I’ve said above that you do NOT have to do a one-on-one correlation between what is being simulated and the simulation. If I simulate Rob as a character in a video game, I don’t have to stimulate his heart, lungs, liver, and other internals. That’s a big saving in bits and bytes. So the simulated Rob is indeed simpler than any authentic Rob, but the simulated Rob does the job as far as video gamers are concerned.
A COSMIC SIMULATION
It’s been oft-noted that if one is going to simulate one’s entire Cosmos in exacting one-on-one detail, then one would need a computer that’s as large as the Cosmos that one is trying to simulate in the first place, which is ridiculous. The fallacy lies in the phrase “in exactly one-on-one detail.” A simulation doesn’t require that amount of exacting detail to be realistic. There’s many a sleight-of-hand short-cut that can be entered into when simulating an entire Cosmos, as in a planetarium, for instance. No matter how you slice and dice things, planetariums do an excellent job of simulating the Cosmos.
Still, a Doubting Thomas keeps assuming that to simulate the Cosmos, you need a one-to-one correlation. Every last fundamental particle in the Cosmos has to be accounted for and simulated to have a simulation of the Cosmos. That’s not the purpose of simulations. When cosmologists simulate the Cosmos, they are interested in the broad-brush picture. They don’t need to know about every fundamental particle within the Cosmos to understand the broad-brush picture. A simulation is NOT trying to recreate 100% of reality but only those bits and pieces of interest. Thus, the bits and bytes required to simulate the Cosmos, as required by cosmologists, need only be a tiny fraction of the bits and bytes needed to simulate 100% of the entirety of the Cosmos.
Despite any skeptical position to the contrary, our cosmologists have done simulations of our Cosmos without having to resort to simulating the Cosmos down to dotting the very last ‘I’ and crossing the very last ‘T.’
If scientists want to simulate two galaxies colliding but their research grant doesn’t give them unlimited funds for crunch power, they do with what their budget allows. In the case of our simulators, maybe they have maxed out their bits and bytes; maybe their expenditure has been minimal – on a shoestring budget. We don’t know. We can’t know.
I would argue that astronomers/cosmologists have simulated possible planetary worlds and whole virtual solar systems and the entire Universe from the Big Bang event on up the line. Of course, those simulations are vastly simpler than what they are simulating, but they do the job required.
Extrapolating one level up, if some agency simulates our Cosmos, or what we perceive as our Cosmos, then that simulation is NOT meant to be a one-on-one replica of their Cosmos. To those entities, that agency, what they have simulated (our Cosmos) is easily achievable because it is NOT a one-to-one representation of their Cosmos, any more than our cosmologists try to simulate one-on-one what they believe is our Cosmos. We think our virtual reality Cosmos is the be-all-and-end-all of all there is when it’s just a tiny fraction of genuine reality – our simulator’s Cosmos.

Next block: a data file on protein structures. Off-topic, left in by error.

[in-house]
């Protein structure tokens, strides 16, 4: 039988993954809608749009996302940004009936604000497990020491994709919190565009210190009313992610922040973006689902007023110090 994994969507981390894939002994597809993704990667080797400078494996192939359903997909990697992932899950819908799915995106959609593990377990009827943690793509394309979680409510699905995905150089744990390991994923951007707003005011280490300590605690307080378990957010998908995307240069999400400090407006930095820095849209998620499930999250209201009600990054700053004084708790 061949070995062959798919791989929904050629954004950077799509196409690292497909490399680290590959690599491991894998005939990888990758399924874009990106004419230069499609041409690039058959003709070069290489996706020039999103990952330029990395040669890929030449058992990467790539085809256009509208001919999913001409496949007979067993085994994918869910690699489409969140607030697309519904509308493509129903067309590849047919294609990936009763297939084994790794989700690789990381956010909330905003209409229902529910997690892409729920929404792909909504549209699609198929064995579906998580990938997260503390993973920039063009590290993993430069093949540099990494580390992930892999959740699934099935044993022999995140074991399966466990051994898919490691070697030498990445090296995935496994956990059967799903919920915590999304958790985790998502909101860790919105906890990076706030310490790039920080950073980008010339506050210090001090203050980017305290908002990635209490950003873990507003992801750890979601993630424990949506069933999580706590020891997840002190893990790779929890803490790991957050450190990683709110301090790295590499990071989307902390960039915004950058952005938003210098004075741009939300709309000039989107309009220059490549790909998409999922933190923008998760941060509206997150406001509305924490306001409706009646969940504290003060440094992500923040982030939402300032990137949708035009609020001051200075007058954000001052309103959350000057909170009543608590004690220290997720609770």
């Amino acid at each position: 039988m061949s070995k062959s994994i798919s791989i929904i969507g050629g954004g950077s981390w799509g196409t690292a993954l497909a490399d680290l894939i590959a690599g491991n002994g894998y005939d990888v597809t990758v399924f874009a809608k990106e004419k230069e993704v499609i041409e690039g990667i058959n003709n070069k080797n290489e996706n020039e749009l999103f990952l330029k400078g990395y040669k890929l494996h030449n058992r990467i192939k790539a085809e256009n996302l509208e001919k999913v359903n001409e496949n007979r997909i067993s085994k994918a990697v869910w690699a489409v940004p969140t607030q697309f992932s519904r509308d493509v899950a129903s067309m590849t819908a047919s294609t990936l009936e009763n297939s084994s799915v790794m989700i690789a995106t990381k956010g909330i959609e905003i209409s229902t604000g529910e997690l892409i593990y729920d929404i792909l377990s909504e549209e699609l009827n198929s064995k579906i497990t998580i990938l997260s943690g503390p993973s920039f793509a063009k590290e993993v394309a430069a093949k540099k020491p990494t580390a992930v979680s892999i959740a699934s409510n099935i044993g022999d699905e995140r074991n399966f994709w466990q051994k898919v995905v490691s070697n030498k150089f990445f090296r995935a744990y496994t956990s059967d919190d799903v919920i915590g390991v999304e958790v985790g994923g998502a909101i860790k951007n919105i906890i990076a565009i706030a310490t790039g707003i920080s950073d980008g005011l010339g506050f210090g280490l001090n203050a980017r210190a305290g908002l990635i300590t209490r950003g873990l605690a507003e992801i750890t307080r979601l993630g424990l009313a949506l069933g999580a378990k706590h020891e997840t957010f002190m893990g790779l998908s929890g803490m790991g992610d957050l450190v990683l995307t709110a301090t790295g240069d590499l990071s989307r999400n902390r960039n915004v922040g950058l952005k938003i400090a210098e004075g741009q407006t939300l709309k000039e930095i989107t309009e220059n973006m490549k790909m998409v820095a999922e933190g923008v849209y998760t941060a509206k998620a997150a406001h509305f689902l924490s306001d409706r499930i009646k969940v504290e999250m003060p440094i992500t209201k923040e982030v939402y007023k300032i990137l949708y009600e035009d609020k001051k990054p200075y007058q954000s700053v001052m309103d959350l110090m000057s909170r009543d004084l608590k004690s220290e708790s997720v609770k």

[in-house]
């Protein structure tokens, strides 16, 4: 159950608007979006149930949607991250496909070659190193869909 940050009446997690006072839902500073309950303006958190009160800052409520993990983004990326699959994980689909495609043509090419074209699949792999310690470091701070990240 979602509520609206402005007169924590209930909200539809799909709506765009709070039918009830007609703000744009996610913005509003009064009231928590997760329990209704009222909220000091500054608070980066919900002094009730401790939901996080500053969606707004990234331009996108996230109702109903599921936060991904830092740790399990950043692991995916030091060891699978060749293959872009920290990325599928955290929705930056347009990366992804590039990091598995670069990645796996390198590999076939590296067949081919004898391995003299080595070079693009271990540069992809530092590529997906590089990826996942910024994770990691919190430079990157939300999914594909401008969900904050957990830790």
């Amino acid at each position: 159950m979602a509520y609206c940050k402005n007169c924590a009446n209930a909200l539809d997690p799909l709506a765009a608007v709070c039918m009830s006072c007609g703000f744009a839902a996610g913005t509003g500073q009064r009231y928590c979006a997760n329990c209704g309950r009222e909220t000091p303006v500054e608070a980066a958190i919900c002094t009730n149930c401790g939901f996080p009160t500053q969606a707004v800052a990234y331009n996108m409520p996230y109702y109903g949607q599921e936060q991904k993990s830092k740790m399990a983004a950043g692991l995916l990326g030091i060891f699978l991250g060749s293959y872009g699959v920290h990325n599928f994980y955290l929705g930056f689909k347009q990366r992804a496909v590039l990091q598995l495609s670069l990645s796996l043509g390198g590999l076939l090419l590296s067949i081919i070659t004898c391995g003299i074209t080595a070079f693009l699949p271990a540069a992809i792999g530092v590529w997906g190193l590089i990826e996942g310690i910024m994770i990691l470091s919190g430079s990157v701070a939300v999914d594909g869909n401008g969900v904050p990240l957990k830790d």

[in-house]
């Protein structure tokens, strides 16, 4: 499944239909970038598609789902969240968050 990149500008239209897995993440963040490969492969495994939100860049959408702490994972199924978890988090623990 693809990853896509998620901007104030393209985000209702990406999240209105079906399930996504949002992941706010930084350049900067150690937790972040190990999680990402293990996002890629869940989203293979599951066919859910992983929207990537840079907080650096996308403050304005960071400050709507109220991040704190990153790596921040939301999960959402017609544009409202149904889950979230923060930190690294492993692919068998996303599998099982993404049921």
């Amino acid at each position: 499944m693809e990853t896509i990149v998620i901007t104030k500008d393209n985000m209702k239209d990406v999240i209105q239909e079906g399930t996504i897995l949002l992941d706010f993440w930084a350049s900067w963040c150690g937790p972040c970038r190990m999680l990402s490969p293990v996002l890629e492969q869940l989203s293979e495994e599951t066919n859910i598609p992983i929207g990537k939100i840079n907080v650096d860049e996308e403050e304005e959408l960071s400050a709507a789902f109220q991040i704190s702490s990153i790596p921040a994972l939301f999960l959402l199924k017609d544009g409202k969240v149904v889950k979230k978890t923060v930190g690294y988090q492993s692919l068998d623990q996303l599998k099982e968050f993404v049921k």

Of course, in one sense, even as simulations, we are a part of The Simulators Cosmos in the same way as our simulations; our virtual realities are part of our Cosmos. We might be the same ‘stuff’ as in we are a part of The Simulators Cosmos too, which let us say is the Full Monty of all things A to Z. But when The Simulators simulated or built or crafted us (yes, you too), they simplified things and say left out all of the vowels. So yes, we ‘exist’ in their Cosmos, but in a simplified virtual reality simulation of their Cosmos. In other words, there’s no one-on-one correlation.
THE FREE WILL OBJECTION
Now to my mind, the only valid objection against the Simulation Hypothesis is that one has absolute free will. That argument absolutely undermines the Simulation Hypothesis. The fly in the ointment is that all anyone needs to do is prove to the satisfaction of the rest of the world that they actually have free will, and therefore by extension, all humans have free will. Then various websites and publishing houses can delete free will from their inventory and thus free up a massive amount of data storage space for other topics. Meantime, I can put my time, efforts, and energy to better use than pondering over our possible virtual reality.
In conclusion, once upon a time in a galaxy far, far away, well, let’s say there existed this technologically advanced civilization which I shall call The Simulators! Let’s also say that for The Simulators to simulate one-on-one, their own Big Cosmos would require 100,000 units of computing crunch power. Alas, The Simulators only have 100 units of computing crunch power on tap, so obviously, they don’t try to simulate their own Big Cosmos on a one-to-one basis – in its entirety. However, they do simulate a 100 unit computing crunch power mini-Cosmos. That’s us; that’s our mini-Cosmos, by the way. So we ‘exist’ in a simulated 100 units of computer crunch power mini-Cosmos. We can, in turn, maybe manage 1 (one) unit of simulation (within the simulation that we already ‘exist’ in) computing crunch power. We can no more simulate our simulated mini-Cosmos one-on-one than The Simulators can simulate their Big Cosmos one-on-one. And that’s where it all ends, at least for now. Our mini-Cosmos is a simulated mini-Cosmos, simulated by The Simulators in their Big Cosmos. There’s no one-on-one identity correlation anywhere between being had in any Cosmos. Is everything crystal clear now?